Thème et variations ( Theme and Variations ) is a 1932 composition by Olivier Messiaen for violin and piano. It is considered as equally characteristic and immediately accessible as his Quatuor pour la fin du temps. The work was originally written as a wedding present for the composer's first wife, the violinist Claire Delbos, whom he married on 22 June 1932. The young couple gave the first performance on 22 November the same year.
In music, variation is a formal technique where material is repeated in an altered form. The changes may involve melody, rhythm, harmony, counterpoint, timbre, orchestration or any combination of these.
Olivier Eugène Prosper Charles Messiaen was a French composer, organist, and ornithologist, one of the major composers of the 20th century. His music is rhythmically complex; harmonically and melodically he employs a system he called modes of limited transposition, which he abstracted from the systems of material generated by his early compositions and improvisations. He wrote music for chamber ensembles and orchestra, vocal music, as well as for solo organ and piano, and also experimented with the use of novel electronic instruments developed in Europe during his lifetime.
The violin, sometimes known as a fiddle, is a wooden string instrument in the violin family. Most violins have a hollow wooden body. It is the smallest and highest-pitched instrument in the family in regular use. Smaller violin-type instruments exist, including the violino piccolo and the kit violin, but these are virtually unused. The violin typically has four strings tuned in perfect fifths, and is most commonly played by drawing a bow across its strings, though it can also be played by plucking the strings with the fingers (pizzicato) and by striking the strings with the wooden side of the bow.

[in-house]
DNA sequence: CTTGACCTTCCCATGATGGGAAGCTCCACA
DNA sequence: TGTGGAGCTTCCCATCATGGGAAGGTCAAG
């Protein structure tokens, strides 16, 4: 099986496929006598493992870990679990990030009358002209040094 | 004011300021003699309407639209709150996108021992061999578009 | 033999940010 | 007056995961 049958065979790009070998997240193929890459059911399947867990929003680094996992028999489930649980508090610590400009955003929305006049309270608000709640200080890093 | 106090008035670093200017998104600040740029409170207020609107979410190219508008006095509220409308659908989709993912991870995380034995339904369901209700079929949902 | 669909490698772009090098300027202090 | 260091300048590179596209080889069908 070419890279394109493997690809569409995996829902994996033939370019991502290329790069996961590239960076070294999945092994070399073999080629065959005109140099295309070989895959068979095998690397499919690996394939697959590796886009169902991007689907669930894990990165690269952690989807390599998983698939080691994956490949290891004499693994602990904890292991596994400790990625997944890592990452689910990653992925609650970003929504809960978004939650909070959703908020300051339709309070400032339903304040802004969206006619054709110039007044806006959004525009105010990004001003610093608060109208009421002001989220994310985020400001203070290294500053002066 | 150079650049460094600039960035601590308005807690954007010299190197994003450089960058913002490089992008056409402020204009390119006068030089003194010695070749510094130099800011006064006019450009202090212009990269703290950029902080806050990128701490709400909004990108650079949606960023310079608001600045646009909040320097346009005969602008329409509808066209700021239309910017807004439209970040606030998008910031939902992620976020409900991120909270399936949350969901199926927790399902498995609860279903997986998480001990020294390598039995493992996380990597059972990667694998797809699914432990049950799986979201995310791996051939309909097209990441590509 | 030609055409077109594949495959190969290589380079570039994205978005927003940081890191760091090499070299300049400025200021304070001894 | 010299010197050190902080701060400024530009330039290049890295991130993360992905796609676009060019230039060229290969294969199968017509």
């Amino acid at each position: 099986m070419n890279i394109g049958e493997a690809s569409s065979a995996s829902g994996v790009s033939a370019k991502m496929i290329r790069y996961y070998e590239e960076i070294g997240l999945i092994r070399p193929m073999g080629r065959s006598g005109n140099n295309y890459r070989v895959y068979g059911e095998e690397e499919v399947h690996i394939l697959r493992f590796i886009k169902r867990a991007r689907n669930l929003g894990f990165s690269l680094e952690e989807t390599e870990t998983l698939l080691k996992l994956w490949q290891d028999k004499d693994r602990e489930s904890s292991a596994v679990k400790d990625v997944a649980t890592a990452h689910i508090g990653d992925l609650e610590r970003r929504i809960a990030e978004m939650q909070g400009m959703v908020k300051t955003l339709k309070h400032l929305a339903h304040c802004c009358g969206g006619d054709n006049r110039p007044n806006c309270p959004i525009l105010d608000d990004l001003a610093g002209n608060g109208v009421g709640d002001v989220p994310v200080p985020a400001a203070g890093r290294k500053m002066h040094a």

The work is divided into six brief sections:
A typical performance lasts around ten minutes.
The Turangalîla-Symphonie is a large-scale piece of orchestral music by Olivier Messiaen (1908–92). It was written from 1946 to 1948 on a commission by Serge Koussevitzky for the Boston Symphony Orchestra. The premiere was in Boston on 2 December 1949, conducted by Leonard Bernstein. The commission did not specify the duration, orchestral requirements or style of the piece, leaving the decisions to the composer. Koussevitzky was billed to conduct the premiere, but fell ill, and the task fell to the young Bernstein. Bernstein has been described as "the ideal conductor for it, and it made Messiaen's name more widely known". Yvonne Loriod, who later became Messiaen's second wife, was the piano soloist, and Ginette Martenot played the ondes Martenot for the first and several subsequent performances. From 1953, Yvonne's sister Jeanne Loriod was the ondes Martenot player in many performances and recordings.
Saint François d'Assise is an opera in three acts and eight scenes by French composer and librettist Olivier Messiaen, written from 1975 to 1983. It concerns Saint Francis of Assisi, the title character, and displays the composer's devout Catholicism. The world première was given by the Paris Opera at the Palais Garnier on 28 November 1983.